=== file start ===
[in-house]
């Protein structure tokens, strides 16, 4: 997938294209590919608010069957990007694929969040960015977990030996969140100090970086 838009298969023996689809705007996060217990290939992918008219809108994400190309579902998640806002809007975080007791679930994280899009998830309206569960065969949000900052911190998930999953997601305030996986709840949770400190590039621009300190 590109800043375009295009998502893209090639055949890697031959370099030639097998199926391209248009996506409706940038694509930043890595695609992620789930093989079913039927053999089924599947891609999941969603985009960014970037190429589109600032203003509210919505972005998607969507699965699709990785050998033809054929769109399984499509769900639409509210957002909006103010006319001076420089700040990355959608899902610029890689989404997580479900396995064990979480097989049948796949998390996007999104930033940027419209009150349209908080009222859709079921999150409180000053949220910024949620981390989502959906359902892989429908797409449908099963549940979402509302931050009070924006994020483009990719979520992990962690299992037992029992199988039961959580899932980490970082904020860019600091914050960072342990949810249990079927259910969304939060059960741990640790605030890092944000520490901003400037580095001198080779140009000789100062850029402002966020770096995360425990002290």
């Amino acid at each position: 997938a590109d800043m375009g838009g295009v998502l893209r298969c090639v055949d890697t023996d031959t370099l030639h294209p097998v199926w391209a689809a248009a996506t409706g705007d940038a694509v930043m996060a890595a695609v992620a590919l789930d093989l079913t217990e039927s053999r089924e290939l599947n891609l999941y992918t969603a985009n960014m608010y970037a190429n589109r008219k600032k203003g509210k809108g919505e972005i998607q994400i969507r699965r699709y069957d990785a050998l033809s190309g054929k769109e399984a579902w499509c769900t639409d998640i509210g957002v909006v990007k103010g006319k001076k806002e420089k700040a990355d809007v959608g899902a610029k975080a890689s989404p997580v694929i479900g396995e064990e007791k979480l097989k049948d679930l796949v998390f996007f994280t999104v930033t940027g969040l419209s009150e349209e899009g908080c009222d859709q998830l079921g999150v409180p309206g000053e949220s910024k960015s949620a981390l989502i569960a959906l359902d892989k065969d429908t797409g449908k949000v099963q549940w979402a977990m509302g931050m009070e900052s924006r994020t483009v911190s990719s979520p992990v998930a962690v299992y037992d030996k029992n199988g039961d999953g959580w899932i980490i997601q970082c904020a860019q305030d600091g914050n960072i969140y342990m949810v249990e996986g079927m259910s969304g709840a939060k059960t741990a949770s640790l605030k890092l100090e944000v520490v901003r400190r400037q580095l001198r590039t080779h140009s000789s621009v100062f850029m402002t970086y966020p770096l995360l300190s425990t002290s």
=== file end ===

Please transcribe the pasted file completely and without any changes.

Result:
[in-house]
């Protein structure tokens, strides 16, 4: 997938294209590919608010069957990007694929969040960015977990030996969140100090970086 838009298969023996689809705007996060217990290939992918008219809108994400190309579902998640806002809007975080007791679930994280899009998830309206569960065969949000900052911190998930999953997601305030996986709840949770400190590039621009300190 590109800043375009295009998502893209090639055949890697031959370099030639097998199926391209248009996506409706940038694509930043890595695609992620789930093989079913039927053999089924599947891609999941969603985009960014970037190429589109600032203003509210919505972005998607969507699965699709990785050998033809054929769109399984499509769900639409509210957002909006103010006319001076420089700040990355959608899902610029890689989404997580479900396995064990979480097989049948796949998390996007999104930033940027419209009150349209908080009222859709079921999150409180000053949220910024949620981390989502959906359902892989429908797409449908099963549940979402509302931050009070924006994020483009990719979520992990962690299992037992029992199988039961959580899932980490970082904020860019600091914050960072342990949810249990079927259910969304939060059960741990640790605030890092944000520490901003400037580095001198080779140009000789100062850029402002966020770096995360425990002290």
């Amino acid at each position: 997938a590109d800043m375009g838009g295009v998502l893209r298969c090639v055949d890697t023996d031959t370099l030639h294209p097998v199926w391209a689809a248009a996506t409706g705007d940038a694509v930043m996060a890595a695609v992620a590919l789930d093989l079913t217990e039927s053999r089924e290939l599947n891609l999941y992918t969603a985009n960014m608010y970037a190429n589109r008219k600032k203003g509210k809108g919505e972005i998607q994400i969507r699965r699709y069957d990785a050998l033809s190309g054929k769109e399984a579902w499509c769900t639409d998640i509210g957002v909006v990007k103010g006319k001076k806002e420089k700040a990355d809007v959608g899902a610029k975080a890689s989404p997580v694929i479900g396995e064990e007791k979480l097989k049948d679930l796949v998390f996007f994280t999104v930033t940027g969040l419209s009150e349209e899009g908080c009222d859709q998830l079921g999150v409180p309206g000053e949220s910024k960015s949620a981390l989502i569960a959906l359902d892989k065969d429908t797409g449908k949000v099963q549940w979402a977990m509302g931050m009070e900052s924006r994020t483009v911190s990719s979520p992990v998930a962690v299992y037992d030996k029992n199988g039961d999953g959580w899932i980490i997601q970082c904020a860019q305030d600091g914050n960072i969140y342990m949810v249990e996986g079927m259910s969304g709840a939060k059960t741990a949770s640790l605030k890092l100090e944000v520490v901003r400190r400037q580095l001198r590039t080779h140009s000789s621009v100062f850029m402002t970086y966020p770096l995360l300190s425990t002290s």